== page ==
Corrosion can disable pipes and cause catastrophic failures. In the petroleum and chemical industries, proactive monitoring and inspection of mission-critical pipes are required to look for signs of corrosion. This article highlights two key questions that can help users correctly diagnose this type of wear.
1. Is My Part Made of the Right Material?
Remember that material mix-ups can happen at the component manufacturer, on delivery, during stocking or restocking, or on installation. The wrong material can corrode at an accelerated or unpredictable rate, increasing the operational risk at chemical or petroleum facilities.
While proper labeling and material test reports (MTRs) can help prevent these mix-ups, they continue to happen and can lead to catastrophic incidents. Major incidents at oil and gas facilities are frequently attributed to accelerated corrosion due to incorrect material installations.
Handheld XRF Analyzers
Inspectors can use X-ray fluorescence (XRF) tools to quickly and nondestructively verify material composition. Positive material identification (PMI) using portable XRF analyzers is standard practice for critical applications, where inspectors can identify common alloys in a few seconds. The handheld design also enables inspectors to test fittings and pipes prior to installation or while they are installed and active.
IMAGE 1: Diagnosing corrosion on a pipe (Images courtesy of Olympus)
Grade identification with XRF is determined by comparing elemental results to a library (typically more than 500 grades) of known grade specifications. Modern XRF analyzers can clearly display the concentration of elements detected and how they compare to the matched grade. Users can then see if the grade installed is the one specified in the facility’s piping design.
Handheld XRF can also detect corrosion susceptibility. For instance, XRF can diagnose susceptibility to sulfidic corrosion via silicon concentration; hydrofluoric acid (HF) alkylation via chromium (Cr), nickel (Ni), and copper (Cu) concentration; and flow accelerated corrosion via low Cr concentration. Knowing these risk factors can help save time and money by signaling when and where to schedule maintenance.
Corrosion Analysis With XRD
While XRF provides elemental composition, it cannot identify compounds. For example, XRF says if the products causing corrosion are iron (Fe) based, but it cannot distinguish between the types of iron oxide corrosion products (e.g., FeO, Fe2O3, and Fe3O4).
IMAGE 2: A handheld XRF analyzer can detect silicon (Si) in steels—an indicator of corrosion.
Determining phase compositions is vital to understanding the corrosion process since different corrosion minerals occur in varying environments and conditions. This information can be obtained through another technology and that is X-ray diffraction (XRD).
XRD is a commonly used technique for corrosion analysis since it generates data on the phase/crystallographic content. Phase identification can help locate the root causes of corrosion in industrial facilities and offer solutions to treat and prevent it. Rust, ferrous and lime scaling buildup corrosion are just a few corrosion species analyzed with XRD.
Combining XRD & XRF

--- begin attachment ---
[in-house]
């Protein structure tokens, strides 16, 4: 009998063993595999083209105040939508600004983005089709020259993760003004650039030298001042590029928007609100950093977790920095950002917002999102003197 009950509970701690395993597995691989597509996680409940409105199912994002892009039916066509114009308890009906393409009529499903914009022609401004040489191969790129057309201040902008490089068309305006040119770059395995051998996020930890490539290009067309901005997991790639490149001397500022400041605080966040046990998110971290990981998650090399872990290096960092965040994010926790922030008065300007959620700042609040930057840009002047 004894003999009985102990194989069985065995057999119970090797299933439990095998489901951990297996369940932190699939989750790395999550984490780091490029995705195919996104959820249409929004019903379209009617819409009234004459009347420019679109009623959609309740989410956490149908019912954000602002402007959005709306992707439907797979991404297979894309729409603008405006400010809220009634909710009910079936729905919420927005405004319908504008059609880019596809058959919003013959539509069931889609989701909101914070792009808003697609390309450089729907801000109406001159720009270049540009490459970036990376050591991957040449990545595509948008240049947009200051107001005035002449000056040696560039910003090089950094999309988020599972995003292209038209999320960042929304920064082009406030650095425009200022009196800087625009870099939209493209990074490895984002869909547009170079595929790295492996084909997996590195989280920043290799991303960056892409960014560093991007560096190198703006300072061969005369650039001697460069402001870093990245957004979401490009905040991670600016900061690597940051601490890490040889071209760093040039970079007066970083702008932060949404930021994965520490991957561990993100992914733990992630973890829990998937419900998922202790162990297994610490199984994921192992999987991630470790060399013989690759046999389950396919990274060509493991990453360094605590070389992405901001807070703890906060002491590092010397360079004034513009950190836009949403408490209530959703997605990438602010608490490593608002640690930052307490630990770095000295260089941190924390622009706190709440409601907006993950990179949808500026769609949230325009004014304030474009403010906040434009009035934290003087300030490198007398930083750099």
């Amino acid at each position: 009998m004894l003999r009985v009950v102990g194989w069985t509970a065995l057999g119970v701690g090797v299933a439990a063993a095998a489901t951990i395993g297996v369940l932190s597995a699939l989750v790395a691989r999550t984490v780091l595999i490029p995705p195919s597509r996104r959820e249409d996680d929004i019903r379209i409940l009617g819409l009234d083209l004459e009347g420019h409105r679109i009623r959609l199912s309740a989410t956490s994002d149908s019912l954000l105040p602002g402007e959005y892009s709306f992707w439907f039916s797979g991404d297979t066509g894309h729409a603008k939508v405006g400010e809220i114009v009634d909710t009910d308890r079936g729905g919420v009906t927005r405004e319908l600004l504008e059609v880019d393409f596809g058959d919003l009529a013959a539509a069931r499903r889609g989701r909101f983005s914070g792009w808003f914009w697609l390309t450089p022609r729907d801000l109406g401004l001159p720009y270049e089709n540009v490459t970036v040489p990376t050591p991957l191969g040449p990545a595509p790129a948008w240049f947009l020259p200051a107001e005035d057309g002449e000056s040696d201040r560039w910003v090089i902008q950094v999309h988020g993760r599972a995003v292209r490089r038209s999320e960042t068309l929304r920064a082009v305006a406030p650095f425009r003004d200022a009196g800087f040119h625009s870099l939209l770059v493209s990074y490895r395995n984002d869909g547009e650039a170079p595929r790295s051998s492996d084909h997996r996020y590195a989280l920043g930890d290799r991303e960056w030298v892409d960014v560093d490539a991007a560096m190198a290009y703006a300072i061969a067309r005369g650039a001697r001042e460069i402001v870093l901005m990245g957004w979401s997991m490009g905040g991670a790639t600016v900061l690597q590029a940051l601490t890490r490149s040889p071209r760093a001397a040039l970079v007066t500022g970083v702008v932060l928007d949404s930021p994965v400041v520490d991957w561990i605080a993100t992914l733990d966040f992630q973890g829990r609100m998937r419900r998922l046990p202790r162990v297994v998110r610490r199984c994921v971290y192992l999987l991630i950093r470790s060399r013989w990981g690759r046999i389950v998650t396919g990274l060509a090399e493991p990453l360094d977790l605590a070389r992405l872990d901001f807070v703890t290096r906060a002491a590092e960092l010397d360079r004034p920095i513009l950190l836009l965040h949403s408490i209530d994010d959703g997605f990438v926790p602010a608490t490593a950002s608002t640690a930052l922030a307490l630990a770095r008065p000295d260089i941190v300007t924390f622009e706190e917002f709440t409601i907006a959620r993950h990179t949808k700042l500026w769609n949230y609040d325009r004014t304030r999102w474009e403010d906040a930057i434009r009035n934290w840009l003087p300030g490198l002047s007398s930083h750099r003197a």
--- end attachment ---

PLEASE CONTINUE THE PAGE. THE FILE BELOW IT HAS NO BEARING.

Combining XRD and XRF technologies can help users understand corrosion events. First, XRF provides quantitative elemental analysis of the various corrosion areas. Then the same aliquot of sample is transferred to the XRD instrument, which identifies the compounds/phases and provides a quantitative ratio of these compounds.
Portable XRD and XRF analyzers can deliver this information on-site.
2. Is My Material Mechanically Sound?
Corrosion can still occur even if a part is made of the right material. For this reason, it is important to answer question No. 2: Is my material mechanically sound?
Corrosion is one of the most common defects monitored by mechanical integrity groups of asset owners/operators. It often begins in an area of the asset with a minor manufacturing defect or in a location with mechanical damage, enabling higher concentrations of corrosion catalysts to linger. While its presence does not necessarily indicate immediate danger, the presence and severity of corrosion must be monitored to check if a part is mechanically sound enough to operate safely.
IMAGE 3: Hematite sample
Ultrasonic Thickness Gauges
One way to determine if the material is mechanically sound is through nondestructive ultrasonic testing methods. Ultrasonic thickness gauging is a common method of corrosion detection and quantitative evaluation.
In ultrasonic thickness gauging, a rugged, handheld instrument connects to an ultrasonic transducer, which converts electrical pulses into sound waves typically between 1 and 10 megahertz (MHz) in frequency (well above the human hearing threshold).
The user places the transducer on a pipe’s outside surface, and sound waves travel through the thickness of the pipe wall. They reflect from the inside of the pipe, and the instrument uses a simple formula to convert the transit time of the wave’s round trip through the pipe wall into a precise thickness measurement.
This process is a simple, effective method to measure the amount of remaining wall present at a particular location on an asset.
When corrosion is present in a component, it reduces the thickness of the part in specific locations. Asset owners intelligently select many (sometimes thousands) of locations to monitor for variation in material thickness, often called condition monitoring locations (CMLs).
Nondestructive testing (NDT) inspectors record periodic thickness measurements at each CML. Over the asset’s life, huge databases of CML thickness values are updated and trended after each inspection. Specialized software uses this data and other factors to evaluate a component’s risk of failure.